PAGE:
Among the features DLR Group designed included an approachable, glassed-in public lobby that views out into a forested setting; a staff entry lobby situated off of secure staff parking; a suite of professional administrative offices with a skylighted atrium and a secure sub-lobby; a staff break room with a private courtyard; considerate private visiting and arraignment facilities; and housing that is daylighted by numerous skylight and bright and cleanable floor and wall finishes.
“Correctional architecture can be uplifting and make a difference in people’s lives,” Buursma adds.
The project also incorporated a significant number of sustainable features, some of which include a constant volume HVAC system that can reclaim heat; permeable asphalt to reduce storm water detention and offsite flows; daylighting via a large number of skylights with glass double glazing in hurricane weight skylight frames; steel prefabricated cell construction with a very high level of reclaimed steel; a white reflective roof; and a waste control plan.
Additionally, the use of two-inch thick Trussbilt prefabricated steel detention panels filled with concrete grout instead of thick concrete cell walls will reduce the cost of the project by as much as ten percent.
Buursma says Trussbilt steel panels were chosen because they are lighter and save space and time.
“They save time because they go up in a hurry as opposed to concrete cells that have to be installed with cranes,” he says. “The big difference is that the building can be roofed earlier with steel cells. Concrete cells are wonderful too, but there are some benefits to steel.”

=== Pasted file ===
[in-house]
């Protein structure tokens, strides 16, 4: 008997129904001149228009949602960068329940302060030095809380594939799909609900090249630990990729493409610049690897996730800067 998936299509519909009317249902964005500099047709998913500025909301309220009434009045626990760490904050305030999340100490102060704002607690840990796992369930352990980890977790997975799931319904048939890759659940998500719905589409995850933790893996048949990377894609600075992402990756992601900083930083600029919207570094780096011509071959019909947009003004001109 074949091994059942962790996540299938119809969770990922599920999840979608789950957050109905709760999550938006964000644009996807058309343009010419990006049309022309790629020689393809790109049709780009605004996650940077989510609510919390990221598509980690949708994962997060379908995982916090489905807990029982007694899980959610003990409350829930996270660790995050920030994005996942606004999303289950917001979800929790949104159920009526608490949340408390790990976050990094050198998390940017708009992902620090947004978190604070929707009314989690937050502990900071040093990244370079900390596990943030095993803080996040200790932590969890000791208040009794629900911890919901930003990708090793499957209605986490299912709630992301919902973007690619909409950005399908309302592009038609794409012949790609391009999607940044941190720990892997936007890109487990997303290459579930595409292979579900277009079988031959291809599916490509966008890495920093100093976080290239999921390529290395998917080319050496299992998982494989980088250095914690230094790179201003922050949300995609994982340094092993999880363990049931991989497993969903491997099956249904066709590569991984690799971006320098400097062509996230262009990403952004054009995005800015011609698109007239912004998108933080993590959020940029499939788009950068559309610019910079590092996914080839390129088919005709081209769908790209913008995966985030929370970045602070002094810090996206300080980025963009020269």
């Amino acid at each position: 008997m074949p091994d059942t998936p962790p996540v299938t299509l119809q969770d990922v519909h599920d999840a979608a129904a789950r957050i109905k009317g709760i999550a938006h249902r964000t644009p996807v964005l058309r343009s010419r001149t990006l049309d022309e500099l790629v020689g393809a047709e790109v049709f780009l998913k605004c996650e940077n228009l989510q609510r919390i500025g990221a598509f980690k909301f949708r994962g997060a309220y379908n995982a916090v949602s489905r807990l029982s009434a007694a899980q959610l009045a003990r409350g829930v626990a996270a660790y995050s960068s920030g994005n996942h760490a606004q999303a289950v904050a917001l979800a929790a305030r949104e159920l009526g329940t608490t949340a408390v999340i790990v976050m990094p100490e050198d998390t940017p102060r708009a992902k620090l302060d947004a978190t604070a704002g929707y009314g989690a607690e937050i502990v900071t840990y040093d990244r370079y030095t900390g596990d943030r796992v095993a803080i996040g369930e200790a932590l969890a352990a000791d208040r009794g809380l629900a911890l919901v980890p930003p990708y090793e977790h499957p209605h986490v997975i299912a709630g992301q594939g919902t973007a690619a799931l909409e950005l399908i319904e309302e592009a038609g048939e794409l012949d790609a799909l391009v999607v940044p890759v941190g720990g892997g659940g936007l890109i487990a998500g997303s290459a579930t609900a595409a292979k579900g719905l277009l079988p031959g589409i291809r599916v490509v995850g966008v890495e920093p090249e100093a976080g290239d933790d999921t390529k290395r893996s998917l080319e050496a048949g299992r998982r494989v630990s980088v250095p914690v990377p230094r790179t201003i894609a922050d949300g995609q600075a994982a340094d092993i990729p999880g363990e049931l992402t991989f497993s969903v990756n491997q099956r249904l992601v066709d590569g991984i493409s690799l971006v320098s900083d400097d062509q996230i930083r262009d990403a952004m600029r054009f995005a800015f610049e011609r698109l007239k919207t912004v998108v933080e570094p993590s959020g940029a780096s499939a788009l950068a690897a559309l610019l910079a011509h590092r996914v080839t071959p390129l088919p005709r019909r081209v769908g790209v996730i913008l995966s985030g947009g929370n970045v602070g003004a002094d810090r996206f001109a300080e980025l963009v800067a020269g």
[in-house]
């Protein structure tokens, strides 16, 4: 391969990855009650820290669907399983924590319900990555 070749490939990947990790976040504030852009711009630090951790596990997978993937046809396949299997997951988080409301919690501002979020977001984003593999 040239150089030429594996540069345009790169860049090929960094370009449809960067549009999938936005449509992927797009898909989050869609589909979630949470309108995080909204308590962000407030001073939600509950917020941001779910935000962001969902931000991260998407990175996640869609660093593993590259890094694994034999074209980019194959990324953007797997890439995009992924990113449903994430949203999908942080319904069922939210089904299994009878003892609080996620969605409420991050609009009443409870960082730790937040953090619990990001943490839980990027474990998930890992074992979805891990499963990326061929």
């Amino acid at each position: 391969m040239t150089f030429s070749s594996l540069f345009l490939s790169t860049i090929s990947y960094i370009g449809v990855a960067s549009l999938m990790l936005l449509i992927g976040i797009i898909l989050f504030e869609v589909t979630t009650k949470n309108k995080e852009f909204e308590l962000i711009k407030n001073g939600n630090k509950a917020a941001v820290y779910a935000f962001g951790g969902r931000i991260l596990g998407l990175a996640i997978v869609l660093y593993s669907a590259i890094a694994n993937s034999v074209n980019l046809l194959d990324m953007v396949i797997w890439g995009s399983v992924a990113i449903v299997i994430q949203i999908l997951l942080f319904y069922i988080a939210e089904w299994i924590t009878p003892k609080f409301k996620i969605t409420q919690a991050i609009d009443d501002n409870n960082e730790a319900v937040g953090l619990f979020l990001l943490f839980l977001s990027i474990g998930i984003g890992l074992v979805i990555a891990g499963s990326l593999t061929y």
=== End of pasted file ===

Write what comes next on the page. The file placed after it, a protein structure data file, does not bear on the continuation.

The panels, which were installed by CML Specialties of Coeur D’Alene, Idaho, the project’s detention equipment contractor, were completely erected in only ten months. Trussbilt panels were used in all of the furniture — bunks, seats, steps, camera housing — and came prefabricated. Even the plumbing chase came from Trussbilt prefabricated.
Hans Hansen, project manager of Lydig Construction Inc., the general contractor on the project, says the biggest construction challenge was the project’s aggressive schedule, which had the precast panel erection starting in early February — only two months after construction began in December 2009.
“This was our first major milestone to hit,” Hansen says. “The major obstacle was coordinating all the mechanical and electrical penetrations along with the structural steel embed locations in the precast panels in the short period of time — about five weeks.”
Once everything was erected, an anti-microbial coating manufactured by Prime Coat Coating Systems of Chicago was used on virtually everything — ceilings, walls and floors — to cut down on the incidence of staph infections that can congregate in areas with many people.
“We worked with the designers to create unique, industrial-strength, coating finishes that provide corrosion, microbe and graffiti protection, while looking beautiful,” says Mike Ballou, vice president at Prime Coat. “Our coating systems are in the cells, housing units, corridors, kitchen/dietary, medical, showers and intake.”
He added that the interior surfaces of all the cells contain proprietary satin-finished polyester with a PC Path-O-Cide finish.
“This finish kills pathogens by creating a micro-atmosphere with a high PH condition,” Ballou says. “All other areas where our systems are being installed on this project have our polyester finish in gloss with microbe protection. These coating systems were specified because of their excellent abrasion resistance, anti-graffiti properties, gloss and color retention, and the microbe protection.”